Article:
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The traditional way of doing things isn’t always the most economical. Take the home phone. Many people hardly use their land line and would save money by only using their mobile phone. Sometimes we follow the same old habits without exploring alternatives.
When choosing life insurance, there’s a traditional way to determine the policy you purchase: assess how much coverage you need, how long you need it for, then buy the policy. So, if someone needs $500,000 of life insurance to protect the family for 20 years, purchase a Term 20 life insurance policy with a $500,000 insurance amount.
But there’s one significant fact this traditional method doesn’t take into account. Life insurance needs often decrease over time. That $500,000 20-year policy? Toward the end of the term, the policy owner may be paying for more coverage than needed.
The layering strategy is an alternative way to more closely match insurance coverage to evolving life insurance needs. It can work at different stages of life, but here’s an illustration of one spouse in a young family to show the strategy’s full scope.
Sandra and Lorne, both 30, have a three-year-old daughter and a newborn son. Sandra is a software developer and the primary income earner. She needs life insurance to protect her family’s financial security – enough to help cover the family’s cost of living and education savings until the children are financially independent. They have a large mortgage and line of credit and very little education savings.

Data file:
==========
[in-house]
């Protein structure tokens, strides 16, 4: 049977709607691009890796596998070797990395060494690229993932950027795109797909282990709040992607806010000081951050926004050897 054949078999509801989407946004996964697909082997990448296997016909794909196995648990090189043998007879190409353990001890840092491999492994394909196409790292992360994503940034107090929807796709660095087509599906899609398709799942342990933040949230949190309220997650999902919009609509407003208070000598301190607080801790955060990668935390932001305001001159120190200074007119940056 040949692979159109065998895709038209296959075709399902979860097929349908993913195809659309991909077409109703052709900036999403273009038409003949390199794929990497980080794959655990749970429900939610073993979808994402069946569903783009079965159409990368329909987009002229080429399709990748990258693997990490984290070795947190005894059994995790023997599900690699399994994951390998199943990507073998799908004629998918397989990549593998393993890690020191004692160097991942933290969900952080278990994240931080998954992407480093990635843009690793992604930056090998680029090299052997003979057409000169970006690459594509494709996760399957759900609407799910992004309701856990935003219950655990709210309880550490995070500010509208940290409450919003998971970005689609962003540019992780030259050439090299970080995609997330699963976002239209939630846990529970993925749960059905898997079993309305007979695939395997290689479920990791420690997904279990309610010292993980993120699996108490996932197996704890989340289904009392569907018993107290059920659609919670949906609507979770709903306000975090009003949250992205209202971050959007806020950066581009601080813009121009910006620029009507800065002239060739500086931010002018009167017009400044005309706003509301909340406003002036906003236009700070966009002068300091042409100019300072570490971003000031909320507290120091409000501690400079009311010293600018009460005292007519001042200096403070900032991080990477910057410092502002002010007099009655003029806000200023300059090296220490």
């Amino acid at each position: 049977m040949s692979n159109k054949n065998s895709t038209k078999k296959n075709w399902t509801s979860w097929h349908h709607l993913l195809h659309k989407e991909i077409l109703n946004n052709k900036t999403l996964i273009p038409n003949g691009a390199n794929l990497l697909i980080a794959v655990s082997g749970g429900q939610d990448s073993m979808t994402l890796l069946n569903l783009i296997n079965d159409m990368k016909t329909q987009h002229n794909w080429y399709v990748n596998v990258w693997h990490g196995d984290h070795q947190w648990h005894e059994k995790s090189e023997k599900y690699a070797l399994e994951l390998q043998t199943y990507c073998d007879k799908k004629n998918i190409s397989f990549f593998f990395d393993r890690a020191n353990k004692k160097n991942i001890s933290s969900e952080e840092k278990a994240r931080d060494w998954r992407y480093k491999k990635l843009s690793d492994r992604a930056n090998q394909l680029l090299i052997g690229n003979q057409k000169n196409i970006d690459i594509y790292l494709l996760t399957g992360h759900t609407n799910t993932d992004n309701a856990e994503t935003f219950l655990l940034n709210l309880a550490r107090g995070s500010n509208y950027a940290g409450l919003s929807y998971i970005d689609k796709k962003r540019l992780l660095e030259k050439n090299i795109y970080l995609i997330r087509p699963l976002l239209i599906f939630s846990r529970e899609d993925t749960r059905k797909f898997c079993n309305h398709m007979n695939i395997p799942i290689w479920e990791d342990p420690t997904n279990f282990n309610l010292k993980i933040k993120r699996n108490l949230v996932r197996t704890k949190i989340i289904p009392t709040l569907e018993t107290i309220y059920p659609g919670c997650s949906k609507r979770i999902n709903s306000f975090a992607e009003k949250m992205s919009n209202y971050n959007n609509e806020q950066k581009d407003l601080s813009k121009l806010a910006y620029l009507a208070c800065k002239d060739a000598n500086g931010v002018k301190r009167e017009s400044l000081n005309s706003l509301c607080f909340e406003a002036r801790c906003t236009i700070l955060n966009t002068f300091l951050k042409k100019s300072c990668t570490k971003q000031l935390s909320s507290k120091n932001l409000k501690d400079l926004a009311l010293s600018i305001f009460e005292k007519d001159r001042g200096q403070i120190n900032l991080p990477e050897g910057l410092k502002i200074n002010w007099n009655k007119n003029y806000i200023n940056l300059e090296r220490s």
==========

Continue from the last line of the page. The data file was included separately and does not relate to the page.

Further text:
Sandra’s life insurance need is determined to be $450,000 of term life insurance for 25 years. But is the purchase of a $450,000 policy with a 25-year term Sandra’s best solution? Ten years down the road, Sandra won’t need $450,000 of protection. Education savings will be substantial, the mortgage balance will be lower, and as the children get older there’ll be fewer years of living costs to protect.
Sandra can purchase two or more policies that begin now and last for different periods of time. She will have layers of coverage that provide full protection in early years, with reducing insurance amounts in later years to match decreasing needs.
Sandra will have three term life policies – a $200,000 policy for 10 years, a $150,000 policy for 20 years and a $100,000 policy for 25 years. This gives her the $450,000 of coverage the family needs now. After 10 years, Sandra will have $250,000 of coverage, and she’ll have $100,000 of term insurance when her children are in university and on the road to financial independence. The layering strategy gives Sandra coverage that’s tailored to her evolving insurance needs, and she saves money on premiums over the years.
Talk to us if you want to review your temporary and permanent life insurance needs and find out the best – and most economical – way to protect your family’s financial security.